Put Your Shirts to Work!

| October 2, 2012 | 0 Comments

Does your guard get cute, new spirit shirts each season?

Why not put the empty space on the back of the shirt to work for your program?  

Several years ago, we began selling ad space on the back of our winter guard shirts.   Five years and over $15,000 raised later, it’s become the staple fundraiser of our winter programs.  Our ad sales are able to fund the majority of what we do for winter guard, providing relief to an already strained band budget.

Step 1: Get Permission

The first step is to get permission from not only your director of bands, but also your administration.  Some schools may have agreements with businesses to promote them across all school organizations through advertising.  In addition, the administration may want to make certain this project won’t interfere with other ad sales, such as yearbook or athletic calendars.  They may set limits or ask that you not solicit certain types of businesses.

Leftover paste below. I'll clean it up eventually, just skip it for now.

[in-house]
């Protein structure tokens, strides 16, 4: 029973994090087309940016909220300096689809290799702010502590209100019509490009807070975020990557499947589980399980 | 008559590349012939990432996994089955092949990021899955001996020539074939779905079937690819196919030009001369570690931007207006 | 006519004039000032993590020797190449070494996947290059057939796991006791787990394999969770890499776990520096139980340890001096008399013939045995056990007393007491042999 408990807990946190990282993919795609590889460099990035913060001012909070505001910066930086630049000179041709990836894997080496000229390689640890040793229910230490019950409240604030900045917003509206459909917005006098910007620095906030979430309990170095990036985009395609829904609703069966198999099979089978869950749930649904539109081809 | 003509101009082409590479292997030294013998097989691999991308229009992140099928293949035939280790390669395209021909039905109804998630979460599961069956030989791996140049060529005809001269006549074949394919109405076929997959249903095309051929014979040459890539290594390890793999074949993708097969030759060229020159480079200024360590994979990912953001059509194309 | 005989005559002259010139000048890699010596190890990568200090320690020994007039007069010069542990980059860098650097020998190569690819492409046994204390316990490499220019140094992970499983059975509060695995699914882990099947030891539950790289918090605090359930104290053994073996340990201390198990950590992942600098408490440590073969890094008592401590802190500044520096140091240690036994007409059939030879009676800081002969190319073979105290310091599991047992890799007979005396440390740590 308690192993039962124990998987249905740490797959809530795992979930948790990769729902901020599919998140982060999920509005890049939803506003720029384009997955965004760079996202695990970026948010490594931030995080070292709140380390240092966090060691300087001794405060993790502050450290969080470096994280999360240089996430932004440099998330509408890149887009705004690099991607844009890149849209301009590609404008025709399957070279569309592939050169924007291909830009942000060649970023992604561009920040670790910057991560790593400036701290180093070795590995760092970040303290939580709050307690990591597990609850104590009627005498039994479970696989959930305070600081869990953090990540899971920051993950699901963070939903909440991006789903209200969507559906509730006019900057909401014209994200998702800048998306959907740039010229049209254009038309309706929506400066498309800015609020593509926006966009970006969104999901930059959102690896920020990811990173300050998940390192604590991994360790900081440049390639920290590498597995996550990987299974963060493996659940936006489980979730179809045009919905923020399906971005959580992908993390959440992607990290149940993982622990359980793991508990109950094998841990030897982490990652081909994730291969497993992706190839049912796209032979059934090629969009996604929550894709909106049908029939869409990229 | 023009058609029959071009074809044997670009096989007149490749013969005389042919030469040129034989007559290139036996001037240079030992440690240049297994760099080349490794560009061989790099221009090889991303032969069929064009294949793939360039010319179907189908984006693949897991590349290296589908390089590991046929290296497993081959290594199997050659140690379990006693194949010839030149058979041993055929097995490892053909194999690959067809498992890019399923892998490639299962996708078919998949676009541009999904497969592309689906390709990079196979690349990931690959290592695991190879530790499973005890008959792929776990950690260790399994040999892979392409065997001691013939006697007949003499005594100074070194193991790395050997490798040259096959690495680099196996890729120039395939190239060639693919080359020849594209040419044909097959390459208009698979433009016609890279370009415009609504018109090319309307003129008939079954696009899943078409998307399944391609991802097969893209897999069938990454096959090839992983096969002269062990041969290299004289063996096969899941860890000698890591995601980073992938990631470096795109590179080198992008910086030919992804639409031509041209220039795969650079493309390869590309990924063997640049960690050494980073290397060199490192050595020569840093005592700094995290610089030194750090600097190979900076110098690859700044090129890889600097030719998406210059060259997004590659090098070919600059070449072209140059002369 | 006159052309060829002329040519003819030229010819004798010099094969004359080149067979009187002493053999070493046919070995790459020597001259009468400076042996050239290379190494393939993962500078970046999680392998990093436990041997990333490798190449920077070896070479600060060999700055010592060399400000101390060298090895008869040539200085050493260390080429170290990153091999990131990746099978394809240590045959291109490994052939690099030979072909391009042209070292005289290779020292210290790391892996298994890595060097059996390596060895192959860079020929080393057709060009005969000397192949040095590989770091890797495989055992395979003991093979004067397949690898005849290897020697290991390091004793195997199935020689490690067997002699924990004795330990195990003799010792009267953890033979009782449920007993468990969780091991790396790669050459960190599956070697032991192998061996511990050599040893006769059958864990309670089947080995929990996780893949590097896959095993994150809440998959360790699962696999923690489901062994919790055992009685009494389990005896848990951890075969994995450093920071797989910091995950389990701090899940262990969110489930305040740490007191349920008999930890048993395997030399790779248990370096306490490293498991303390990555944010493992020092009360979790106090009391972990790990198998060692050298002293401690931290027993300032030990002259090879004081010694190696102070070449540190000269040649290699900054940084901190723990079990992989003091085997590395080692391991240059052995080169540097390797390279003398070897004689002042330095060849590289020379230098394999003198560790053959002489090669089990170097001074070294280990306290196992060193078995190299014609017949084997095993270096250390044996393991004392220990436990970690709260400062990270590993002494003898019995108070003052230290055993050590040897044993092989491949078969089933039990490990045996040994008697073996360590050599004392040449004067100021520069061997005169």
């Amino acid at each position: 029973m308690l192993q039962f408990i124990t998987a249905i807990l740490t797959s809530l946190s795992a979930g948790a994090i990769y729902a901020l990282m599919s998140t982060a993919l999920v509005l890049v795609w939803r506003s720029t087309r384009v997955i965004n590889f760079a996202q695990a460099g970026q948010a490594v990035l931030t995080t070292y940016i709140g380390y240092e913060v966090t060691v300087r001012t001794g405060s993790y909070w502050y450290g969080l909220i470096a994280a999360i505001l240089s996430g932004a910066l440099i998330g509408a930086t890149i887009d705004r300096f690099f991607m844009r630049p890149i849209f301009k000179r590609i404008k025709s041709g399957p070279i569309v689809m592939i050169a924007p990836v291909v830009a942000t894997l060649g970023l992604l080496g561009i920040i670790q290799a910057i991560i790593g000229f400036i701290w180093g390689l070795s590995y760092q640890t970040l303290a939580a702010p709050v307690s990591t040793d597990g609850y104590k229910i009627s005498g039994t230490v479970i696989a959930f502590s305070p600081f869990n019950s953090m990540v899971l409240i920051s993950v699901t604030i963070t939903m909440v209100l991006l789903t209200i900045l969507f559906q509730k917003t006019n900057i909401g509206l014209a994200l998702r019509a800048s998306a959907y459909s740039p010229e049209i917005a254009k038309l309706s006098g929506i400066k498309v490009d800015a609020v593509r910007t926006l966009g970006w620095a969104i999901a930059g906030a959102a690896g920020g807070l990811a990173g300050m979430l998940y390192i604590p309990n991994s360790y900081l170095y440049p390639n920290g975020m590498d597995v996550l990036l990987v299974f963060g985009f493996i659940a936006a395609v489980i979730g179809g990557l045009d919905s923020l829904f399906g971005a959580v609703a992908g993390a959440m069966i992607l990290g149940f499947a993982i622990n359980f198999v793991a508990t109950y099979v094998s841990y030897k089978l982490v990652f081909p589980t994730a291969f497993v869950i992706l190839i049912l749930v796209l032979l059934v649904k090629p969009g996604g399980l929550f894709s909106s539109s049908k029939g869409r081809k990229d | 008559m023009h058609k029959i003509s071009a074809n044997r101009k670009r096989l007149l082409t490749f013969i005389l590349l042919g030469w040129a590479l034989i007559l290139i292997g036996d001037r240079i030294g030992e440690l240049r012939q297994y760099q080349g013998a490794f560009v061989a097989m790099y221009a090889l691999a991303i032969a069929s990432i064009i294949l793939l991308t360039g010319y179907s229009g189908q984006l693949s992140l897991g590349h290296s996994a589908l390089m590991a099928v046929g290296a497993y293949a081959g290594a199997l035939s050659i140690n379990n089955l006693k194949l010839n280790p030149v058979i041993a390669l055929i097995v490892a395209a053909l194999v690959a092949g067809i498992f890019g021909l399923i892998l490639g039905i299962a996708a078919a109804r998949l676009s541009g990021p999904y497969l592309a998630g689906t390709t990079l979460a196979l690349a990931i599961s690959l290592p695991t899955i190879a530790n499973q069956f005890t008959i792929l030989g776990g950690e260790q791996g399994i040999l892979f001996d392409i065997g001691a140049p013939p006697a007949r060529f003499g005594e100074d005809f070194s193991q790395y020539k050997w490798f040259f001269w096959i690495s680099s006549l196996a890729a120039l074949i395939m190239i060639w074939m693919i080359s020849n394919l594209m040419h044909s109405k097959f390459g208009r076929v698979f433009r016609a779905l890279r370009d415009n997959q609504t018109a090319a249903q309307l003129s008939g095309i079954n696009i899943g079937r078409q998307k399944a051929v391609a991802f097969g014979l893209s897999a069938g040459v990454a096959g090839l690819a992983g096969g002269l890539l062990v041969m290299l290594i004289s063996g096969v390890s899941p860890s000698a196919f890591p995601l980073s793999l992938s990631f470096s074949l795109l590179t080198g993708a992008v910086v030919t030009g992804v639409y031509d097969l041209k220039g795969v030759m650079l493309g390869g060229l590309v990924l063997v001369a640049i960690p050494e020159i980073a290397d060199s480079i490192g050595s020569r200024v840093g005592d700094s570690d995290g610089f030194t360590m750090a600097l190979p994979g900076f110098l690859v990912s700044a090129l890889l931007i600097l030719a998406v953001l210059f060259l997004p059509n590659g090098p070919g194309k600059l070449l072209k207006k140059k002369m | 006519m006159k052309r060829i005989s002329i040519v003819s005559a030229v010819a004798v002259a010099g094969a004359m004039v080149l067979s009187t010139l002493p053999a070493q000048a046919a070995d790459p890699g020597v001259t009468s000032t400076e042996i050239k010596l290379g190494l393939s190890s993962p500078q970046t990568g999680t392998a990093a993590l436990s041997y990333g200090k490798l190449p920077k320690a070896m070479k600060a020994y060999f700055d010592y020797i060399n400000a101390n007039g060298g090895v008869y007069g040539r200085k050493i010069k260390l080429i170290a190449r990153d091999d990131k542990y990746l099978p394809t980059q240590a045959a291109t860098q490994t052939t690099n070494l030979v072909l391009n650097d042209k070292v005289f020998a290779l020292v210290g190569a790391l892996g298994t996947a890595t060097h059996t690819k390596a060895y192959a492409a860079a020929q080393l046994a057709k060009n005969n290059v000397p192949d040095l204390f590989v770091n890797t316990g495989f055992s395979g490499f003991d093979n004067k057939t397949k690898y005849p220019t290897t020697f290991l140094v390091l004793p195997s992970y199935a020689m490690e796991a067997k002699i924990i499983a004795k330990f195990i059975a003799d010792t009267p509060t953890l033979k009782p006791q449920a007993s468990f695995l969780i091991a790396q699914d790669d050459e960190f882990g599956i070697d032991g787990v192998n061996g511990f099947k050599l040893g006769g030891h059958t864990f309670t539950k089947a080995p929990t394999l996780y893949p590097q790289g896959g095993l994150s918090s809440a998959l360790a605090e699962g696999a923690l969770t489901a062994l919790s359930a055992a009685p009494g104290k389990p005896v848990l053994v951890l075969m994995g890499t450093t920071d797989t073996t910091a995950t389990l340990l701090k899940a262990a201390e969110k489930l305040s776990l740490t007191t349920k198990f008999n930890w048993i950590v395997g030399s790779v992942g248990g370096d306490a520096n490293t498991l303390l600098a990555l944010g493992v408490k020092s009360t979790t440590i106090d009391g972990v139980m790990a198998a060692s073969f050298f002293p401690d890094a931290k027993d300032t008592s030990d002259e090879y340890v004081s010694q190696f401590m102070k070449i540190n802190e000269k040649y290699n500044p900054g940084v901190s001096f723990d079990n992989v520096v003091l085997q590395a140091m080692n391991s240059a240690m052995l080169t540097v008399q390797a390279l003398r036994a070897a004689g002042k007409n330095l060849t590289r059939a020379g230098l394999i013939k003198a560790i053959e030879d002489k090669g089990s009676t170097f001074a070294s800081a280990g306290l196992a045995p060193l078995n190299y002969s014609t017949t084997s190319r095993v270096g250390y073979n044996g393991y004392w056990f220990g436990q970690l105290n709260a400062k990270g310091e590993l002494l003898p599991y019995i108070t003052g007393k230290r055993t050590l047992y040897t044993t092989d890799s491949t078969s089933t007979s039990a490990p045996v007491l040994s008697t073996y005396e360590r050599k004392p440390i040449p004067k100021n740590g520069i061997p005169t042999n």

You know the old saying ‘it’s better to ask forgiveness than permission?’

Well, in this case, it’s most definitely better to ask for permission.

Step 2: Set parameters for participation

Next you have to decide if participation in this fundraiser is optional or required.  If you require it, what’s the consequence if students choose not to participate?

Each student in our winter program is required to sell $90 worth of ads.  If they don’t sell the ads, they have to pay the $90 to participate in winter guard.  Any sales the student makes over the required $90 goes directly to his/her account to help cover uniform and travel costs.

Every year we have numerous students who not only meet their fundraising goal, but also cover most, if not all, of their expenses.

Step 3: Determine Cost and Size

The cost and size of the ads will have a huge impact on your sales volume.  We do name only ads for $30, and the larger business card sized ads are $100.

Something else to consider when setting your cost; how much will your printer charge to digitize a logo?

It varies from company to company, but most are between $10 to $30.  That cost should be built into the larger ads so you aren’t having to cover digitizing costs out of the funds you’ve raised.